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by Art Drysdale
February 14, 1999
Natural vs. Synthetic Chemical Pesticides
"The effort to eliminatesynthetic pesticides because of unsubstantiated fears about residues in food will makefruits and vegetables more expensive, decrease consumption, and thus increase cancerrates. The levels of synthetic pesticide residues are trivial in comparison to naturalchemicals, and thus their potential for cancer causation is extremely low."
Thatīs a quote from Bruce Ames.
In a paper to the American Chemical Society, "Pollution, Pesticides and Cancer: Misconceptions," researchers Bruce Ames and Lois Gold said pesticide regulatory policies that seek to eliminate minuscule levels of synthetic chemicals are unnecessarily expensive and driven by a series of scientific misconceptions.
As far back as the 1970s, Bruce Ames was the environmentalists hero. As inventor of the Ames test (which allows scientists to test chemicals to see whether they cause mutations in bacteria and perhaps cancer in humans), his work led to the banning of such synthetic chemicals as a flame-retardant called Tris that was used in childrens pajamas. I first became aware of him in the late 80s.
Today, Bruce Ames, professor of biochemistry and molecular biology at the University of California at Berkeley, stands on the other side of the chemical-ban debate. In 1990, he spoke out against Californiaīs Proposi-tion 128, which would have banned many pesticides. The best way to prevent cancer believes Ames, is to "eat your veggies."
Bruce Ames says that it isnt that we neednt worry about man-made chemicals causing cancer, but that natural carcinogens are far more common, and the consensus is that we shouldnt worry about them at all. Why the difference?
What people should have thought about, but didnt, is all the chemicals in the natural world. We seemed to get it in our heads (and it is still very much the case with many so-called environmentally conscious garde-ners!) that, if its man-made, somehow, its potentially dangerous, but if its natural, it isnt. And according to Bruce, that does not really fit in with what is generally known about toxicology. "When we understand how animals are resistant to chemicals, the mechanisms are all independent of whether its natural or synthetic. And in fact, when you look at natural chemicals, half of those tested come out positive."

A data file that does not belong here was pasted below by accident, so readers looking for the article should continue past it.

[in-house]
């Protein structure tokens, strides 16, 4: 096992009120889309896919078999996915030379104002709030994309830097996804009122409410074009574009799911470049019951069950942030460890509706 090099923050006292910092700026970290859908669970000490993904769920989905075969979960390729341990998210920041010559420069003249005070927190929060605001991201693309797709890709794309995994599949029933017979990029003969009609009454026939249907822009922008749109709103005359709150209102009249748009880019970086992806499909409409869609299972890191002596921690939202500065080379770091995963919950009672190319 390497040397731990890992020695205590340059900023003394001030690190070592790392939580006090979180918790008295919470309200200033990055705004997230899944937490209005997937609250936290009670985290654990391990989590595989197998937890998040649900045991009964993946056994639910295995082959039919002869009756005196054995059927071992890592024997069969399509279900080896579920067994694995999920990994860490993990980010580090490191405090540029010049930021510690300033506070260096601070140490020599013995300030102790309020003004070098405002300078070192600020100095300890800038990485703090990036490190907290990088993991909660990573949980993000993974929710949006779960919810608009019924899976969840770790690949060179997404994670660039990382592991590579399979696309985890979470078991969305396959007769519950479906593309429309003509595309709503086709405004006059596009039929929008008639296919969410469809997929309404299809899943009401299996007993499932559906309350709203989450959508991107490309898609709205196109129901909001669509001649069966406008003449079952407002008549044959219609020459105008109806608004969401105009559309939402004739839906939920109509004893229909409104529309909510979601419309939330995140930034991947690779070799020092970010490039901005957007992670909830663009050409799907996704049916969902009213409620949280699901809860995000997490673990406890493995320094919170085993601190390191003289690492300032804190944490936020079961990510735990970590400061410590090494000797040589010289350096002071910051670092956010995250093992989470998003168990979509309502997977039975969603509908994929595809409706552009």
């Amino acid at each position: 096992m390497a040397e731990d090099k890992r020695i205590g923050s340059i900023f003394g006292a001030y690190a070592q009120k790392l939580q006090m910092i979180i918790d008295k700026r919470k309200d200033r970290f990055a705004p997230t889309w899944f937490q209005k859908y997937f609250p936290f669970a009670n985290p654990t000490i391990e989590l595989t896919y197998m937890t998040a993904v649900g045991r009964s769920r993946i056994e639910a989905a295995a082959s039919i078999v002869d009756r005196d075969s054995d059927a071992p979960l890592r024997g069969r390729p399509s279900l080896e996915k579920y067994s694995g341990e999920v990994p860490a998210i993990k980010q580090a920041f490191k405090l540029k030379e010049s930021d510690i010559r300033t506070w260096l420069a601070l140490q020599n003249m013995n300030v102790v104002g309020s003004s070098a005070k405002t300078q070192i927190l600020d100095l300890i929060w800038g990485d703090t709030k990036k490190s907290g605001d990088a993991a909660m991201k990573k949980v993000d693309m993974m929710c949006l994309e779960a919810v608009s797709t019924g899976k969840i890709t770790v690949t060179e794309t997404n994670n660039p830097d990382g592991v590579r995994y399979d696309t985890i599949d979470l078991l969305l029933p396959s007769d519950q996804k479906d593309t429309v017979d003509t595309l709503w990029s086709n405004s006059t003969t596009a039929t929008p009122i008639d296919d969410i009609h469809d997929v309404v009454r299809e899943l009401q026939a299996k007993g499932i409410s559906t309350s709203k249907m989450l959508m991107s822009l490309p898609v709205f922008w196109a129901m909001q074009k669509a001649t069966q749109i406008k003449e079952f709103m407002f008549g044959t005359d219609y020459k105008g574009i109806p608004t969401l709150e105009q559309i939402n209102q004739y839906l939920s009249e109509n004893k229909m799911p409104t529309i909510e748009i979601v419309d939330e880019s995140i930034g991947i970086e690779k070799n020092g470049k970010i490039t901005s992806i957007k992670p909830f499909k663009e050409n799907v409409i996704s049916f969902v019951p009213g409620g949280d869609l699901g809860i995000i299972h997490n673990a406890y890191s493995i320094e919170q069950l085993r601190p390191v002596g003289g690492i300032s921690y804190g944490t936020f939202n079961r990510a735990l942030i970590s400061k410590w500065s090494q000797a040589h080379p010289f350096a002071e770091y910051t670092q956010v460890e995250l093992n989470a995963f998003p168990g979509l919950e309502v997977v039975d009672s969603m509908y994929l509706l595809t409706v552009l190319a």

"Almost all the world is natural chemicals, so it really makes you re-think everything. A cup of coffee is filled with chemicals. Theyve identified a thousand chemicals in a cup of coffee. But we only found 22 that have been tested in animal cancer tests out of this thousand. And of those, 17 are carcinogens. There are ten milligrams of known carcinogens in a cup of coffee and thats more carcinogens than youre likely to get from pesti-cide residues for a year!"
Published in 1996, the book Our Stolen Future is, to say the least, controversial. In his introduction, US vice president Al Gore compared it to Rachel Carsons Silent Spring. Bruce Ames saw it differently. Heres just one comment: "There is no risk-free world and resources are limited; therefore, society must distinguish between significant and insignificant risks in order to save the most lives. Putting resources into minimizing minuscule exposures to synthetic substances, such as pesticide residues, while ignoring the natural world, can also harm human health by having adverse side effects, which create more risk. For example, adequate consumption of fruits and vegetables plays a major role in lowering dise-ase rates; therefore if banning pesticides because of tiny hypothetical hazards of residues increases costs (organic food is very expensive), it harms public health. "
Since Bruce Ames findings and writings support the use of synthetic pesticides (the contrary position from what he took in the 70s), one might easily think that he is widely supported by the chemical companies for his research. That is not the case. He steadfastly refuses to accept any money from the chemical industry, or anything disguised as coming from the industry. If he accepts a speaking assignment from a chemical company, he insists the honorarium be sent to a charity. All of his rese-arch money comes from government, which field he describes as being fiercely competitive.
While environmental activists are suspicious of him, even critics gene-rally admit he has always done good science. And, now he is suspicious of a lot of the activists because he thinks they are not good problem sol-vers. "If you push in the wrong direction, then youre counterproductive."
by Art C. Drysdale, 6 Nesbitt Drive, Toronto, Ontario M4W 2G3
Art Drysdale is heard Saturdays from 9 to 11 am, with a live two-hour radio broadcast on Toronto's TALK640 (640 on the AM dial).